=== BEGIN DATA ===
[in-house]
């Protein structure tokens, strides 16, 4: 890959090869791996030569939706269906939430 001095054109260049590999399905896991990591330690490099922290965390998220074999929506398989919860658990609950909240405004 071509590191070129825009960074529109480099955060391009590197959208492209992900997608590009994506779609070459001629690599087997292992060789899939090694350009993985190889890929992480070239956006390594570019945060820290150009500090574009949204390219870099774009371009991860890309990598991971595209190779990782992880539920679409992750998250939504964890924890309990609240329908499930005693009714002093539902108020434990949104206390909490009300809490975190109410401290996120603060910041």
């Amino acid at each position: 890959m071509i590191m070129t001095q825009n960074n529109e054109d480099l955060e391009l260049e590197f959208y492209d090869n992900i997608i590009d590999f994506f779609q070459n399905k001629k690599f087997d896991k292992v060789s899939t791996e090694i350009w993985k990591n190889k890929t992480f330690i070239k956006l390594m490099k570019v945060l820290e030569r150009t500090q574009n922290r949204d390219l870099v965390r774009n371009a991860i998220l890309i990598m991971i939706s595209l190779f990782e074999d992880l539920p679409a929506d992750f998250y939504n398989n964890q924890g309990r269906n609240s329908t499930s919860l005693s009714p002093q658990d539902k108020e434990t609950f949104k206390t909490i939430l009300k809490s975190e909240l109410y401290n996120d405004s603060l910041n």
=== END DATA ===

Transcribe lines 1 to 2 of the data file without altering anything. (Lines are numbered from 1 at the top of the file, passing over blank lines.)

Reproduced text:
[in-house]
């Protein structure tokens, strides 16, 4: 890959090869791996030569939706269906939430 001095054109260049590999399905896991990591330690490099922290965390998220074999929506398989919860658990609950909240405004 071509590191070129825009960074529109480099955060391009590197959208492209992900997608590009994506779609070459001629690599087997292992060789899939090694350009993985190889890929992480070239956006390594570019945060820290150009500090574009949204390219870099774009371009991860890309990598991971595209190779990782992880539920679409992750998250939504964890924890309990609240329908499930005693009714002093539902108020434990949104206390909490009300809490975190109410401290996120603060910041």